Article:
Here is what happened. An elderly hospitalized man was confused. He wandered out of the hospital on the evening shift one cold night in March. Wearing a patient gown that opened in the back (and no bottoms) he knocked on doors in the neighborhood near the hospital until someone recognized the situation and returned him to the hospital. The evening nurse contacted the physician, who ordered a chest restraint and wrist restraints.
The night nurse came on duty at 11:00 PM, got report, and then asked the licensed practical nurse to go into the patient’s room with her to check the man. The RN and LPN verified the chest restraint was on, and then the LPN went off to take care of the patients on her wing of the nursing unit. The RN, who was assigned to the man, began preparing her midnight medications. When she went into the patient’s room at 12:30 AM, she found the bed empty, the screen removed from the window, and no sign of the patient. He had climbed out the window, walked across the roof and fell onto the parking lot in front of the emergency department. The staff scooped him up and brought him to the ICU.
The man’s wife overheard a conversation between two doctors standing in the hallway: “We’ve got to keep him alive so he can be discharged”. On the day the patient went home, the wife went down to the Administration office. She wanted an apology. The receptionist told her that no one could see her, which the wife interpreted as being ignored. She filed a nursing malpractice case.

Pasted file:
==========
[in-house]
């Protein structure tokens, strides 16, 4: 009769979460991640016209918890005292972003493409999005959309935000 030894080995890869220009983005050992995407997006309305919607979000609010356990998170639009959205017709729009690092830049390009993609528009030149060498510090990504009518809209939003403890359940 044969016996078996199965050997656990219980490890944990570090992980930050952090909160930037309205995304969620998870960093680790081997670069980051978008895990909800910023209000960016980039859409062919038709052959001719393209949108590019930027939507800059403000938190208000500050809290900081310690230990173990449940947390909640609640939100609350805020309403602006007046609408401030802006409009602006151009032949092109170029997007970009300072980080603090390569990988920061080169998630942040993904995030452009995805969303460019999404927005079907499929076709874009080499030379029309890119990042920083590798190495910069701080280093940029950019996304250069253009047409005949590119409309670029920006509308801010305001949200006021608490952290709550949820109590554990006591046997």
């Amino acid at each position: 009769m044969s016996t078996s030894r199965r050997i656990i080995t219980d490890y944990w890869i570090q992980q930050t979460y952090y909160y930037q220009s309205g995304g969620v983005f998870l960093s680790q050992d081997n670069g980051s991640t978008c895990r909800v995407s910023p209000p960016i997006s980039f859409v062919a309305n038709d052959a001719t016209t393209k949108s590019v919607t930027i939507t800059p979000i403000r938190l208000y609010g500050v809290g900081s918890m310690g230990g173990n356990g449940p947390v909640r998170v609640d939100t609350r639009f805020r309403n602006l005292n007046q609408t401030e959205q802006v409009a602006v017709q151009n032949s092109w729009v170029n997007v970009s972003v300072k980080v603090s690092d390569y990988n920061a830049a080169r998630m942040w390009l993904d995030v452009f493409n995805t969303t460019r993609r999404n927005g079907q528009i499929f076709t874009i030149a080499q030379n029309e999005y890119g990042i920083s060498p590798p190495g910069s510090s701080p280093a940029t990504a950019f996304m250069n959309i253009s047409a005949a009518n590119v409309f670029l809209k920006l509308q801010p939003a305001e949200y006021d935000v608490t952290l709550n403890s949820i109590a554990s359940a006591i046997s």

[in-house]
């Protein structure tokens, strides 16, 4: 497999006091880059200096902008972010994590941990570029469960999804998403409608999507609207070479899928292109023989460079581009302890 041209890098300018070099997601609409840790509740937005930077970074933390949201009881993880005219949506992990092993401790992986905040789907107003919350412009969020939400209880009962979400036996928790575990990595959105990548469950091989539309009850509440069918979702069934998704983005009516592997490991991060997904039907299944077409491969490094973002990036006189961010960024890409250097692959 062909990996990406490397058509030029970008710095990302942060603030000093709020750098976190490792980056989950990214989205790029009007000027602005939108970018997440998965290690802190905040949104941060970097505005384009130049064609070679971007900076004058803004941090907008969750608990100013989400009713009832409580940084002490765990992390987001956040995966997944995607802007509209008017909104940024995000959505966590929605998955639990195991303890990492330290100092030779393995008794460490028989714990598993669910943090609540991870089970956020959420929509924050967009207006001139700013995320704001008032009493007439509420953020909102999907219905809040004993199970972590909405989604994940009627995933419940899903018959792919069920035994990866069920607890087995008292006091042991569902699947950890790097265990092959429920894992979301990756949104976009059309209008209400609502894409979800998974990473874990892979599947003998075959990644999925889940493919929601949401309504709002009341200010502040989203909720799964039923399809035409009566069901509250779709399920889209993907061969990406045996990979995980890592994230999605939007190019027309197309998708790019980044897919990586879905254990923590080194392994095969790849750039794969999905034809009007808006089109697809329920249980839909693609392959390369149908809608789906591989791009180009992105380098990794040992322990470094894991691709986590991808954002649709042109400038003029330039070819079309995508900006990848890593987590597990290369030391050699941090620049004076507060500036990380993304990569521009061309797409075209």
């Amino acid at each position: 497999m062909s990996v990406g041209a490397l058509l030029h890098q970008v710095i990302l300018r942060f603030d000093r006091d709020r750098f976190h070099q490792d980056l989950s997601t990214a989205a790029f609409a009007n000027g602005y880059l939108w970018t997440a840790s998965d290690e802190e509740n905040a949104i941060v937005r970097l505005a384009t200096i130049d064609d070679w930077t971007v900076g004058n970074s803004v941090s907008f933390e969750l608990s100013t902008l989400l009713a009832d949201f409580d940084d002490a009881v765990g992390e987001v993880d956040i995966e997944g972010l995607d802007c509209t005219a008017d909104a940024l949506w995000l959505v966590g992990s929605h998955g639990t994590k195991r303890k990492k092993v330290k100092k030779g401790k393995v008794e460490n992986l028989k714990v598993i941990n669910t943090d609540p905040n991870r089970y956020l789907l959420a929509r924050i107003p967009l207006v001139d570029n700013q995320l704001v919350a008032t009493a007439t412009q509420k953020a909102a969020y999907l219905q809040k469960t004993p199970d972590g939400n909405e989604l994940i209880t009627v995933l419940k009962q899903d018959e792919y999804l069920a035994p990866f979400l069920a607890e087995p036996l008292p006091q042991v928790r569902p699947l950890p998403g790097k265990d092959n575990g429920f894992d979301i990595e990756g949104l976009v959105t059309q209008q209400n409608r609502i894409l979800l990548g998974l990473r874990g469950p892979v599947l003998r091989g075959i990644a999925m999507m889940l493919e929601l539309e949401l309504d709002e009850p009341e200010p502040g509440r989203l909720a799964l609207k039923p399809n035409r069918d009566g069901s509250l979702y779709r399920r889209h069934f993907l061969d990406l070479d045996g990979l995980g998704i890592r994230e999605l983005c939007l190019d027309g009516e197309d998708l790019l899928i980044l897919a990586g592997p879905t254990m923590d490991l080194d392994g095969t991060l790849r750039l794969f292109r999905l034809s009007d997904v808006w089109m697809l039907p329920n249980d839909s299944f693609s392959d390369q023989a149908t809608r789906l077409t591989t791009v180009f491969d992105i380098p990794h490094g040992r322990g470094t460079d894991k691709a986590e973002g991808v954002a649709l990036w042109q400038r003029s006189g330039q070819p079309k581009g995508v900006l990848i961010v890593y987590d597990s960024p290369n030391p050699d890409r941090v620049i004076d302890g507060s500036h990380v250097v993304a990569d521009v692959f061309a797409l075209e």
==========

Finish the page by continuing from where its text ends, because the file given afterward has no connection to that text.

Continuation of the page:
The attorney who contacted me was defending the LPN. I asked him one key question: “Was the LPN assigned to the patient?” When he found out that she was not, the ways to defend her became clear.
To my absolute shock, I found out I was expected to testify at trial in January 1988, two months after I received the case. I remember calling my best friend and wailing, “I wanted to be an expert but I never expected to have to testify on the second case I ever reviewed!” I was so nervous the day of the trial that I think I could have flown to the courtroom on sheer adrenaline.
After my direct examination, which went smoothly, I braced myself for the cross-examination. The plaintiff attorney asked me only one question: “Did the chart state the nurses applied wrist restraints?” I had to answer, “No it did not.”
The jury found the LPN not negligent, but did return a verdict against the RN.
I often wonder if the wife’s reactions would have been different if someone had taken the time to speak to her while her husband was in the hospital – to apologize or express concern. There was no requirement to do so in the mid 1980s, when this incident occurred. (See “Will apologies drive medical malpractice attorneys out of business?) But sometimes you need to do the right thing anyway.
Pat Iyer MSN RN is president of Med League. She reviewed cases as a liability expert for 20 years.